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Cervical ripening is a necessary physiologic phenomenon that precedes all labor, both term and preterm. Tissue elastography works by applying pressure to tissue and measuring tissue displacement. It is quantified by Young’s modulus, a ratio of pressure to displacement. The harder the tissue, the less displacement and the higher the Young’s modulus. It is a promising technique for measuring cervical tissue stiffness to predict preterm birth, but to-date has been semi-quantitative because the exact force applied to the cervix is difficult quantify. We aimed to develop a novel, fully-quantitative cervical elastography system to objectively quantify cervical tissue stiffness.
A transvaginal ultrasound probe was modified with a pressure sensor at the tip to obtain real time synchronized pressure and tissue displacement measurements. Pressure and displacement were quantified to calculate the Young’s modulus (Figure1). This system was applied in a pilot prospective cohort study of women receiving prenatal care at a tertiary care center and enrolled in a longitudinal observational study with the larger aim of developing novel predictive methods for PTB. Generalized linear models were used to test changes in Young’s modulus (cervical stiffness) over advancing gestational age to determine if the tissue Young’s modulus decreases with advancing gestational age as expected with softening.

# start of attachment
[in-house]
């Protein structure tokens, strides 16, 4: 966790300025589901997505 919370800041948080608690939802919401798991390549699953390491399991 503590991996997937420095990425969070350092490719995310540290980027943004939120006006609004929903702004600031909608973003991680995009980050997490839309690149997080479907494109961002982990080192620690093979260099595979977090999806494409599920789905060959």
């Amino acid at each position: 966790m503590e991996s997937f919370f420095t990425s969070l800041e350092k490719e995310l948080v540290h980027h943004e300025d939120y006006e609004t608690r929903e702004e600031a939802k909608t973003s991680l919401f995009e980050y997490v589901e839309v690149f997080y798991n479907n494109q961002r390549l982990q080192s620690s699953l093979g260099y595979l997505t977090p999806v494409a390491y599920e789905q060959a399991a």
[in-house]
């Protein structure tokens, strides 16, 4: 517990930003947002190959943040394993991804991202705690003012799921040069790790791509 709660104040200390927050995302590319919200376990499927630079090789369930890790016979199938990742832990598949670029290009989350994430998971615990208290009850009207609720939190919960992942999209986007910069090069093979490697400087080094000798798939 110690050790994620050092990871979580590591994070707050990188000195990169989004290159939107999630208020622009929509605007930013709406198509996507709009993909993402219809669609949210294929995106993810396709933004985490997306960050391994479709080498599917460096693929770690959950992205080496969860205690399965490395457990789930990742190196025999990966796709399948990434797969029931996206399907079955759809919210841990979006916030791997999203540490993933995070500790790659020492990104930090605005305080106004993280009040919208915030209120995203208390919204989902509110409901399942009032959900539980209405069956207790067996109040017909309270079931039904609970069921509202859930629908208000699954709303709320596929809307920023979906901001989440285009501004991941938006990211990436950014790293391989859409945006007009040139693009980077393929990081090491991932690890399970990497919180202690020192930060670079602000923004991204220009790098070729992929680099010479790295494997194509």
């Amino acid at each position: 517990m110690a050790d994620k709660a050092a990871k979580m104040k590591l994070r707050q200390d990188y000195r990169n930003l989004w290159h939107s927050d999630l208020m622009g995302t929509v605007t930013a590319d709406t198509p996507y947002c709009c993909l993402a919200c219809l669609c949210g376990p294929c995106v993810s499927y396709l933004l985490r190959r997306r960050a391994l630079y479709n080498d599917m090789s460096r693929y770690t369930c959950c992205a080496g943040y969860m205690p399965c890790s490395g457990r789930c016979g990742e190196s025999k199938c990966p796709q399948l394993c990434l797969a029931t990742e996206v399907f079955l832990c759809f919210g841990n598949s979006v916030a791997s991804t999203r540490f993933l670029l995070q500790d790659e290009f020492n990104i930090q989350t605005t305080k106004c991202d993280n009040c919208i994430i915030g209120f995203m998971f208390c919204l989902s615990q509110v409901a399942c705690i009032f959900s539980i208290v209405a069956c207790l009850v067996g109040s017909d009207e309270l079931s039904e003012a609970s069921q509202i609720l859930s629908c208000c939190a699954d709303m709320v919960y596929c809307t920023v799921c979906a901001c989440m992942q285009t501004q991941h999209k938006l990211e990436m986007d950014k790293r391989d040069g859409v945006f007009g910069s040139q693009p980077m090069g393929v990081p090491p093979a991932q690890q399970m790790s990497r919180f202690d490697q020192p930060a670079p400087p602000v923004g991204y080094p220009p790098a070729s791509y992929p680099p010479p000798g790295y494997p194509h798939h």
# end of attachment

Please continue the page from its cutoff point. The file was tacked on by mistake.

A total 26 ultrasound elastography images from 12 patients were analyzed (9 term births and 3 preterm births). The Young’s modulus of cervical tissue tended to decrease with advancing gestational age (-0.65 Young’s modulus units per day) (Figure 2).
We report a novel, sensor-based, fully quantitative cervical tissue elastography system using a modified transvaginal ultrasound probe for synchronized tissue deformation and pressure measurements. As expected, Young’s modulus tended to decrease over pregnancy as the cervix softens. This objective quantification of cervical tissue stiffness may be a promising tool for predicting preterm birth.